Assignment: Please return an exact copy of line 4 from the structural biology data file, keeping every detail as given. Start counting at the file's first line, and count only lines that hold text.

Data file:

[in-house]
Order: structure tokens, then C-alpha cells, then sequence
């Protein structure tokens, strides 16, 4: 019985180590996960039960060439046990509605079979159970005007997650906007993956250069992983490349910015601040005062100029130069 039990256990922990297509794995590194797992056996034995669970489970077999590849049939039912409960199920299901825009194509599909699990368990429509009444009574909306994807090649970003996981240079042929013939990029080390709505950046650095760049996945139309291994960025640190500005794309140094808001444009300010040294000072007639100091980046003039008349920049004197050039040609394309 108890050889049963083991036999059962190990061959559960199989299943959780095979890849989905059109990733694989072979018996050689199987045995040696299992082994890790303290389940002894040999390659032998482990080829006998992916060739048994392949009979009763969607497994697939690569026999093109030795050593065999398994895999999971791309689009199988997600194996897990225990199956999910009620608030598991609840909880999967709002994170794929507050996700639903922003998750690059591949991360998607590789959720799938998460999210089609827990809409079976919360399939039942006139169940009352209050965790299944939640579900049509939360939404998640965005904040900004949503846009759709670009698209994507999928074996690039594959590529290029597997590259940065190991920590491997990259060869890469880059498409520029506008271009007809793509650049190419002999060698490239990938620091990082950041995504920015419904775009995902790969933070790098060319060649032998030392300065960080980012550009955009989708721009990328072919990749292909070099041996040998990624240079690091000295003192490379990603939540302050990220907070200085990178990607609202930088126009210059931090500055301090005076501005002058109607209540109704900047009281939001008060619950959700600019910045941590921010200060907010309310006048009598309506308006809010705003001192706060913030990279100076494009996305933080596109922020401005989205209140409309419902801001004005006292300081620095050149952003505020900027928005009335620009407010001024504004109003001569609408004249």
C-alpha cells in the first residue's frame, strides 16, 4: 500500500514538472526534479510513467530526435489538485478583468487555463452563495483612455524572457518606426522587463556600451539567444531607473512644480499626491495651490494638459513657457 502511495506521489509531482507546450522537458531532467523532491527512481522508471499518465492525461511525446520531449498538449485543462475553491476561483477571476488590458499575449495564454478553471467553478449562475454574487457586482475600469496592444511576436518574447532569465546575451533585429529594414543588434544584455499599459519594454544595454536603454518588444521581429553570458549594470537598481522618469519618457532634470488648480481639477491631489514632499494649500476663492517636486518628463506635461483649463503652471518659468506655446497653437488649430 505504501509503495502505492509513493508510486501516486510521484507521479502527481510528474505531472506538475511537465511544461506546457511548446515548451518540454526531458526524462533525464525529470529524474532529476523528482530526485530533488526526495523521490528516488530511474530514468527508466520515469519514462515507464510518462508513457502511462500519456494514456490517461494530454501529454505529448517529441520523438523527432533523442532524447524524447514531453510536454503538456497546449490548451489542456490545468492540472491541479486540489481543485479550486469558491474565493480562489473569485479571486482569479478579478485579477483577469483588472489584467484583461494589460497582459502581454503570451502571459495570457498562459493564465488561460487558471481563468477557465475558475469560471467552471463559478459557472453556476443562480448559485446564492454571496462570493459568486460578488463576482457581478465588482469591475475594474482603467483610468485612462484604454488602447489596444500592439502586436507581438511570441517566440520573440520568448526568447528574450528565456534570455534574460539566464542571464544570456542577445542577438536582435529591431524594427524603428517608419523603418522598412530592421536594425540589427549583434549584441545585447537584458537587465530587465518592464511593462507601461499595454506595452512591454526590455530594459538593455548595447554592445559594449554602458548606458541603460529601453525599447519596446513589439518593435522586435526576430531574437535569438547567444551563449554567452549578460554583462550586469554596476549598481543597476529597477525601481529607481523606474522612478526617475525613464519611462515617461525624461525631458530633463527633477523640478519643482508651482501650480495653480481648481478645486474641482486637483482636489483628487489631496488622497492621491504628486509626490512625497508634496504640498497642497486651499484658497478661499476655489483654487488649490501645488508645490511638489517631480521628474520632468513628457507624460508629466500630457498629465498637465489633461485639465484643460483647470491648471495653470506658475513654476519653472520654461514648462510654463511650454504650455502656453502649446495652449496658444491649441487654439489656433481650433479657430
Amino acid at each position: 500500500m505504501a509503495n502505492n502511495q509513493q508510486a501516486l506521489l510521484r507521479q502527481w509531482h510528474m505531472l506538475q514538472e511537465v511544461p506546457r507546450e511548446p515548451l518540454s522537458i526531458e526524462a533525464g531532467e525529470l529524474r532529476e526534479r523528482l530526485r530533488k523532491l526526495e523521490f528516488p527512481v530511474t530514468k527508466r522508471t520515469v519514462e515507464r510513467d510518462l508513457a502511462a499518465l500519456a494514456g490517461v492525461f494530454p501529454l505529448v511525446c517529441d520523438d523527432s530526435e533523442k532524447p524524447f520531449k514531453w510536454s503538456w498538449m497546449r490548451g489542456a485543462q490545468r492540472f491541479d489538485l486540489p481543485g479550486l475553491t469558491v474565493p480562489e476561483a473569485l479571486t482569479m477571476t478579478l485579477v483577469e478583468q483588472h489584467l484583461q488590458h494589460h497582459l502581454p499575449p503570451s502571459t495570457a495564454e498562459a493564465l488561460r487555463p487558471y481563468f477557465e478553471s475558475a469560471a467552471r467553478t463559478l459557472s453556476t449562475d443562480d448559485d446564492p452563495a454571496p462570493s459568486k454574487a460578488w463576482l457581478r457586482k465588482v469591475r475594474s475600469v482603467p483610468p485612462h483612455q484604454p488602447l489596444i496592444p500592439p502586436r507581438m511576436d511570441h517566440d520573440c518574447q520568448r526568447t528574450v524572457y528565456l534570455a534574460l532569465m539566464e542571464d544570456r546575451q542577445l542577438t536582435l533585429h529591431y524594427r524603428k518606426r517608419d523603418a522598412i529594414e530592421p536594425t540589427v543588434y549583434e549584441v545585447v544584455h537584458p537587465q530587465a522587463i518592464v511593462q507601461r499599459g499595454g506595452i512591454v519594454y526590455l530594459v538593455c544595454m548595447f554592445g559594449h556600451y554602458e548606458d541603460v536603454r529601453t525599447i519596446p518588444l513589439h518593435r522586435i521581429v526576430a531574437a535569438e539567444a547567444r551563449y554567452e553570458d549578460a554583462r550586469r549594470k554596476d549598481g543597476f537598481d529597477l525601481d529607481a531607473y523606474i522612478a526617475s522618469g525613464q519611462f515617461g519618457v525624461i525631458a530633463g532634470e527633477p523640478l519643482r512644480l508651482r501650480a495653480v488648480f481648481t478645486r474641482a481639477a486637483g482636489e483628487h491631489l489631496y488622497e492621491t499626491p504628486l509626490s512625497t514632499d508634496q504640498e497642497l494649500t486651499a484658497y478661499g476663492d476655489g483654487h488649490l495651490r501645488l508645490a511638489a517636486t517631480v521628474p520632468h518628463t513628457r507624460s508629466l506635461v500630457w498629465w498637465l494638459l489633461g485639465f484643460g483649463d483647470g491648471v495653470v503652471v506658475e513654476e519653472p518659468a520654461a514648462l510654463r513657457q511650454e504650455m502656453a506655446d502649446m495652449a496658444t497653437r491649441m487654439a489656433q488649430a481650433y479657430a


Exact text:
C-alpha cells in the first residue's frame, strides 16, 4: 500500500514538472526534479510513467530526435489538485478583468487555463452563495483612455524572457518606426522587463556600451539567444531607473512644480499626491495651490494638459513657457 502511495506521489509531482507546450522537458531532467523532491527512481522508471499518465492525461511525446520531449498538449485543462475553491476561483477571476488590458499575449495564454478553471467553478449562475454574487457586482475600469496592444511576436518574447532569465546575451533585429529594414543588434544584455499599459519594454544595454536603454518588444521581429553570458549594470537598481522618469519618457532634470488648480481639477491631489514632499494649500476663492517636486518628463506635461483649463503652471518659468506655446497653437488649430 505504501509503495502505492509513493508510486501516486510521484507521479502527481510528474505531472506538475511537465511544461506546457511548446515548451518540454526531458526524462533525464525529470529524474532529476523528482530526485530533488526526495523521490528516488530511474530514468527508466520515469519514462515507464510518462508513457502511462500519456494514456490517461494530454501529454505529448517529441520523438523527432533523442532524447524524447514531453510536454503538456497546449490548451489542456490545468492540472491541479486540489481543485479550486469558491474565493480562489473569485479571486482569479478579478485579477483577469483588472489584467484583461494589460497582459502581454503570451502571459495570457498562459493564465488561460487558471481563468477557465475558475469560471467552471463559478459557472453556476443562480448559485446564492454571496462570493459568486460578488463576482457581478465588482469591475475594474482603467483610468485612462484604454488602447489596444500592439502586436507581438511570441517566440520573440520568448526568447528574450528565456534570455534574460539566464542571464544570456542577445542577438536582435529591431524594427524603428517608419523603418522598412530592421536594425540589427549583434549584441545585447537584458537587465530587465518592464511593462507601461499595454506595452512591454526590455530594459538593455548595447554592445559594449554602458548606458541603460529601453525599447519596446513589439518593435522586435526576430531574437535569438547567444551563449554567452549578460554583462550586469554596476549598481543597476529597477525601481529607481523606474522612478526617475525613464519611462515617461525624461525631458530633463527633477523640478519643482508651482501650480495653480481648481478645486474641482486637483482636489483628487489631496488622497492621491504628486509626490512625497508634496504640498497642497486651499484658497478661499476655489483654487488649490501645488508645490511638489517631480521628474520632468513628457507624460508629466500630457498629465498637465489633461485639465484643460483647470491648471495653470506658475513654476519653472520654461514648462510654463511650454504650455502656453502649446495652449496658444491649441487654439489656433481650433479657430